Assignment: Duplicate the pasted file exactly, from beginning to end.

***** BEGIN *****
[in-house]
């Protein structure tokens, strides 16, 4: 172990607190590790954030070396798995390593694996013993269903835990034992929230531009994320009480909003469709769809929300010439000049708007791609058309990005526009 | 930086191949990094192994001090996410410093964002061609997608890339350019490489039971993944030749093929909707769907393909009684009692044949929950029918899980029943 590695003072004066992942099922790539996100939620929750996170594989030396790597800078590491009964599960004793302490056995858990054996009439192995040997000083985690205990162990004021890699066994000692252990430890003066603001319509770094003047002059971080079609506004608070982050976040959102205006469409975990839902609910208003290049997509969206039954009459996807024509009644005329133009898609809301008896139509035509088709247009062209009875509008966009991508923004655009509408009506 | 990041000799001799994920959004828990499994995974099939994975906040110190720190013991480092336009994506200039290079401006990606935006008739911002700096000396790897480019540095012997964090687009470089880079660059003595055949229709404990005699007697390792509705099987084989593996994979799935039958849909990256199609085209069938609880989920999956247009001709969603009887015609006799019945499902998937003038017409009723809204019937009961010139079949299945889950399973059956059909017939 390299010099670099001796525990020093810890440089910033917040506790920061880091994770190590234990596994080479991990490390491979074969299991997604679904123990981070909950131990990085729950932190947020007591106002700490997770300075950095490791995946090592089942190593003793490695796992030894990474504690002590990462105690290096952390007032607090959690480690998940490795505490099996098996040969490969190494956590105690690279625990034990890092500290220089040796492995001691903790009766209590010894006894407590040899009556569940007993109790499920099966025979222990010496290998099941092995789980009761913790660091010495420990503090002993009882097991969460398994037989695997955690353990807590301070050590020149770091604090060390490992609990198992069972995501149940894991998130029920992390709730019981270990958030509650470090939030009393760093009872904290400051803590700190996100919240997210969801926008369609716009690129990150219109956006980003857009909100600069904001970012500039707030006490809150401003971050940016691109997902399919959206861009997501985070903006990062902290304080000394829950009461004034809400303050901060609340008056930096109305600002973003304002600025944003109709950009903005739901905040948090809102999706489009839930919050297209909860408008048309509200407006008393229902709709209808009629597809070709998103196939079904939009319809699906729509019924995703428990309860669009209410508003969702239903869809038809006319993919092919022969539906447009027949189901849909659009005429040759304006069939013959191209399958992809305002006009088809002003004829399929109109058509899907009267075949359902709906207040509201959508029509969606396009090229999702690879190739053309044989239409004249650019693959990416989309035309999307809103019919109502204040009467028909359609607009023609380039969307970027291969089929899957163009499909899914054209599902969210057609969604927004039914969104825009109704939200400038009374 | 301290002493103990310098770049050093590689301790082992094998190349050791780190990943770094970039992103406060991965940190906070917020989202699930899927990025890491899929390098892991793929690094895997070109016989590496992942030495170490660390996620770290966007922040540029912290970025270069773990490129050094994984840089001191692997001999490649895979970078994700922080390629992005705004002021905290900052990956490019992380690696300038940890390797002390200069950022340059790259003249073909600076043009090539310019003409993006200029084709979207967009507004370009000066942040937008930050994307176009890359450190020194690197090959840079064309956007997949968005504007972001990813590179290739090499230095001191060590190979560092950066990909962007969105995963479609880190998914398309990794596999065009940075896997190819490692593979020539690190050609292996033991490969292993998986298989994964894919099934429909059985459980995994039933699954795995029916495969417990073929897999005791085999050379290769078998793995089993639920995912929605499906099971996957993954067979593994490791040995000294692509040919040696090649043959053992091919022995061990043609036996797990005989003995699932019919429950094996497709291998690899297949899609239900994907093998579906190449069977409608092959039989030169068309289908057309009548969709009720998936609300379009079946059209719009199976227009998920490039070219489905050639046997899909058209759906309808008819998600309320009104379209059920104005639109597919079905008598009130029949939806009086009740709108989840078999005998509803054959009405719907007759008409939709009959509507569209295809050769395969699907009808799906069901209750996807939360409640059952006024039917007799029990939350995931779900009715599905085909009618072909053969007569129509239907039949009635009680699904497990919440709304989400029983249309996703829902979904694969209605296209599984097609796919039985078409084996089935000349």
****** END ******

[in-house]
């Protein structure tokens, strides 16, 4: 172990607190590790954030070396798995390593694996013993269903835990034992929230531009994320009480909003469709769809929300010439000049708007791609058309990005526009 | 930086191949990094192994001090996410410093964002061609997608890339350019490489039971993944030749093929909707769907393909009684009692044949929950029918899980029943 590695003072004066992942099922790539996100939620929750996170594989030396790597800078590491009964599960004793302490056995858990054996009439192995040997000083985690205990162990004021890699066994000692252990430890003066603001319509770094003047002059971080079609506004608070982050976040959102205006469409975990839902609910208003290049997509969206039954009459996807024509009644005329133009898609809301008896139509035509088709247009062209009875509008966009991508923004655009509408009506 | 990041000799001799994920959004828990499994995974099939994975906040110190720190013991480092336009994506200039290079401006990606935006008739911002700096000396790897480019540095012997964090687009470089880079660059003595055949229709404990005699007697390792509705099987084989593996994979799935039958849909990256199609085209069938609880989920999956247009001709969603009887015609006799019945499902998937003038017409009723809204019937009961010139079949299945889950399973059956059909017939 390299010099670099001796525990020093810890440089910033917040506790920061880091994770190590234990596994080479991990490390491979074969299991997604679904123990981070909950131990990085729950932190947020007591106002700490997770300075950095490791995946090592089942190593003793490695796992030894990474504690002590990462105690290096952390007032607090959690480690998940490795505490099996098996040969490969190494956590105690690279625990034990890092500290220089040796492995001691903790009766209590010894006894407590040899009556569940007993109790499920099966025979222990010496290998099941092995789980009761913790660091010495420990503090002993009882097991969460398994037989695997955690353990807590301070050590020149770091604090060390490992609990198992069972995501149940894991998130029920992390709730019981270990958030509650470090939030009393760093009872904290400051803590700190996100919240997210969801926008369609716009690129990150219109956006980003857009909100600069904001970012500039707030006490809150401003971050940016691109997902399919959206861009997501985070903006990062902290304080000394829950009461004034809400303050901060609340008056930096109305600002973003304002600025944003109709950009903005739901905040948090809102999706489009839930919050297209909860408008048309509200407006008393229902709709209808009629597809070709998103196939079904939009319809699906729509019924995703428990309860669009209410508003969702239903869809038809006319993919092919022969539906447009027949189901849909659009005429040759304006069939013959191209399958992809305002006009088809002003004829399929109109058509899907009267075949359902709906207040509201959508029509969606396009090229999702690879190739053309044989239409004249650019693959990416989309035309999307809103019919109502204040009467028909359609607009023609380039969307970027291969089929899957163009499909899914054209599902969210057609969604927004039914969104825009109704939200400038009374 | 301290002493103990310098770049050093590689301790082992094998190349050791780190990943770094970039992103406060991965940190906070917020989202699930899927990025890491899929390098892991793929690094895997070109016989590496992942030495170490660390996620770290966007922040540029912290970025270069773990490129050094994984840089001191692997001999490649895979970078994700922080390629992005705004002021905290900052990956490019992380690696300038940890390797002390200069950022340059790259003249073909600076043009090539310019003409993006200029084709979207967009507004370009000066942040937008930050994307176009890359450190020194690197090959840079064309956007997949968005504007972001990813590179290739090499230095001191060590190979560092950066990909962007969105995963479609880190998914398309990794596999065009940075896997190819490692593979020539690190050609292996033991490969292993998986298989994964894919099934429909059985459980995994039933699954795995029916495969417990073929897999005791085999050379290769078998793995089993639920995912929605499906099971996957993954067979593994490791040995000294692509040919040696090649043959053992091919022995061990043609036996797990005989003995699932019919429950094996497709291998690899297949899609239900994907093998579906190449069977409608092959039989030169068309289908057309009548969709009720998936609300379009079946059209719009199976227009998920490039070219489905050639046997899909058209759906309808008819998600309320009104379209059920104005639109597919079905008598009130029949939806009086009740709108989840078999005998509803054959009405719907007759008409939709009959509507569209295809050769395969699907009808799906069901209750996807939360409640059952006024039917007799029990939350995931779900009715599905085909009618072909053969007569129509239907039949009635009680699904497990919440709304989400029983249309996703829902979904694969209605296209599984097609796919039985078409084996089935000349």